Table 2: Two choice sets with the most extreme alternatives given a) β 01 = [−1, −1]0 and b) β 02 = [−1, −1, −1, −1, −1, −1]0 . Alt a) I II

Attr 1 2 1 1 2 2

Alt b) I II

Attributes 1 2 3 4 5 6 1 1 1 1 1 1 2 2 2 2 2 2

It is obvious that the probabilities for the choice set with two attributes in Table 2a are less extreme than those for the choice set with six attributes in Table 2b. For the choice set in Table 2b, one has to be virtually certain about the alternative that people prefer, whereas for the choice set in Table 2a, there is still room for a little hesitation. We believe that, without any data from a previous study, it is very rare to be completely confident about people’s preference evaluations for the choice set in Table 2b. In fact, already in the case of three attributes, the most extreme logit probabilities, being 0.00247 and 0.99753, most probably overvalue one’s notions. Note that these probabilities are independent of the number of levels for each attribute if the parameter values 7

in β 0 are evenly spaced between −1 and 1 per attribute. Only the value of −1 for the first level is important for each attribute then since the values for the other levels cancel each other out (for an example see Section 3.2). So we do not advocate the use of a prior mean β 0 with equally spaced elements between −1 and 1 for each attribute in the case of more than two attributes either. Concerning the specification of the prior variance-covariance matrix Σ0 , we argue that the variances should not be larger than 1. This is because a prior variance of 1 already indicates a great amount of uncertainty.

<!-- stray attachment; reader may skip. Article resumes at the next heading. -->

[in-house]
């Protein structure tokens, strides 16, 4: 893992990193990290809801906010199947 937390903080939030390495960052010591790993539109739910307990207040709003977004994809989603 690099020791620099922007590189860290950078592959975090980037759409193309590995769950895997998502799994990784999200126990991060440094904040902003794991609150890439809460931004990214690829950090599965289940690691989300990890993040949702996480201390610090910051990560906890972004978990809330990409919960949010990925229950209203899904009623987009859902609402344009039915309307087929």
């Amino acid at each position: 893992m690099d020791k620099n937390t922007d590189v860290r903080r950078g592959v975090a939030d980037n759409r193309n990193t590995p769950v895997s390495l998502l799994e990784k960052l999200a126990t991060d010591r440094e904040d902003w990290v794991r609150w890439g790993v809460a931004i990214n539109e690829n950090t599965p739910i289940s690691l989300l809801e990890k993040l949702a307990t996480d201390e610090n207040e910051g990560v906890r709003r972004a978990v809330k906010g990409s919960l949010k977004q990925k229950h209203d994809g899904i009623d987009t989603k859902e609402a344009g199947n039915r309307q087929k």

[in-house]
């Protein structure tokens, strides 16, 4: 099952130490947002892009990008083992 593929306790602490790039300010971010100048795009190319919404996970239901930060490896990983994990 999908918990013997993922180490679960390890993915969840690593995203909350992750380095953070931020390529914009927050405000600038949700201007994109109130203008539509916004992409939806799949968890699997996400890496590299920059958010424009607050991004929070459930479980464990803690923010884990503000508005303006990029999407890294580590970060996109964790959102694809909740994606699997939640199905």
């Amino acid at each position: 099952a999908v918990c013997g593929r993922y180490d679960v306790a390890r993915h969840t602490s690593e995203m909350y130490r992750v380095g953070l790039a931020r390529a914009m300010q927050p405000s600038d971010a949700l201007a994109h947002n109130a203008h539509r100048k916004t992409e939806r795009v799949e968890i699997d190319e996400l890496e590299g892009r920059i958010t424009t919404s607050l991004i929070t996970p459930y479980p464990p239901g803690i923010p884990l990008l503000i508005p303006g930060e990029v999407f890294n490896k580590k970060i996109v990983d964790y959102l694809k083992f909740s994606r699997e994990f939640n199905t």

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Bayesian designs outperforming utility-neutral designs

We now show with two design cases how Bayesian optimal designs outperform utilityneutral optimal designs on average. We focus on Bayesian designs computed by means of the DB - and VB -optimality criteria since these are the most appealing criteria from an estimation and prediction viewpoint, respectively (Kessels et al. 2006b). Moreover, Kessels et al. (2006a) demonstrated that the DB -optimality criterion also scores well in terms of prediction. In both design cases, we assume main-effects models for which no prior information is available from previous studies.

3.1

The 26 /2/8 case: DB - and VB -optimal choice designs versus an orthogonally blocked fractional factorial design